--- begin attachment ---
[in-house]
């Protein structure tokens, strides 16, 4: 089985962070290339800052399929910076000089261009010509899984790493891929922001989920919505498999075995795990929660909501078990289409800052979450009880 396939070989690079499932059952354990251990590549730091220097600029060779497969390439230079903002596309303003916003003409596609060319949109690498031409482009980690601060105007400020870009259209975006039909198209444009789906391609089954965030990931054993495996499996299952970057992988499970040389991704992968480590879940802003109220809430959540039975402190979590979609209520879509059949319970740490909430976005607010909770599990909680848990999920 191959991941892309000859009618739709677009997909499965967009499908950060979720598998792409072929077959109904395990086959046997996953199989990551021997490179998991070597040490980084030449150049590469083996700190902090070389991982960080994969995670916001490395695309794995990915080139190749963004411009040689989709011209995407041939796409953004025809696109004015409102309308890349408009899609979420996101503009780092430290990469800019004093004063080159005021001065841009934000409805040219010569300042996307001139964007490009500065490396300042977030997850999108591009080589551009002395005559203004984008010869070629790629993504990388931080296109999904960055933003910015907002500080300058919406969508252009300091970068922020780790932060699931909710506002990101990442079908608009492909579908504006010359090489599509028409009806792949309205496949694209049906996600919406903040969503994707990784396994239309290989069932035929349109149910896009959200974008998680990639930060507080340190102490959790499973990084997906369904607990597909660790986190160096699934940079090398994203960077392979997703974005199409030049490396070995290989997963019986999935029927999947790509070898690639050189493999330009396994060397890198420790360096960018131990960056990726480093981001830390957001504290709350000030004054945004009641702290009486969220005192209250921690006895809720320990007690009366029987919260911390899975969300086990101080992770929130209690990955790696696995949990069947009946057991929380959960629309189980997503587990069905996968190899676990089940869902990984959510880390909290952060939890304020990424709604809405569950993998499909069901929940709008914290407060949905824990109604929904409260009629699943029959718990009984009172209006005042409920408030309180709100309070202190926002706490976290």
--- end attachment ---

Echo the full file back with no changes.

[in-house]
């Protein structure tokens, strides 16, 4: 089985962070290339800052399929910076000089261009010509899984790493891929922001989920919505498999075995795990929660909501078990289409800052979450009880 396939070989690079499932059952354990251990590549730091220097600029060779497969390439230079903002596309303003916003003409596609060319949109690498031409482009980690601060105007400020870009259209975006039909198209444009789906391609089954965030990931054993495996499996299952970057992988499970040389991704992968480590879940802003109220809430959540039975402190979590979609209520879509059949319970740490909430976005607010909770599990909680848990999920 191959991941892309000859009618739709677009997909499965967009499908950060979720598998792409072929077959109904395990086959046997996953199989990551021997490179998991070597040490980084030449150049590469083996700190902090070389991982960080994969995670916001490395695309794995990915080139190749963004411009040689989709011209995407041939796409953004025809696109004015409102309308890349408009899609979420996101503009780092430290990469800019004093004063080159005021001065841009934000409805040219010569300042996307001139964007490009500065490396300042977030997850999108591009080589551009002395005559203004984008010869070629790629993504990388931080296109999904960055933003910015907002500080300058919406969508252009300091970068922020780790932060699931909710506002990101990442079908608009492909579908504006010359090489599509028409009806792949309205496949694209049906996600919406903040969503994707990784396994239309290989069932035929349109149910896009959200974008998680990639930060507080340190102490959790499973990084997906369904607990597909660790986190160096699934940079090398994203960077392979997703974005199409030049490396070995290989997963019986999935029927999947790509070898690639050189493999330009396994060397890198420790360096960018131990960056990726480093981001830390957001504290709350000030004054945004009641702290009486969220005192209250921690006895809720320990007690009366029987919260911390899975969300086990101080992770929130209690990955790696696995949990069947009946057991929380959960629309189980997503587990069905996968190899676990089940869902990984959510880390909290952060939890304020990424709604809405569950993998499909069901929940709008914290407060949905824990109604929904409260009629699943029959718990009984009172209006005042409920408030309180709100309070202190926002706490976290």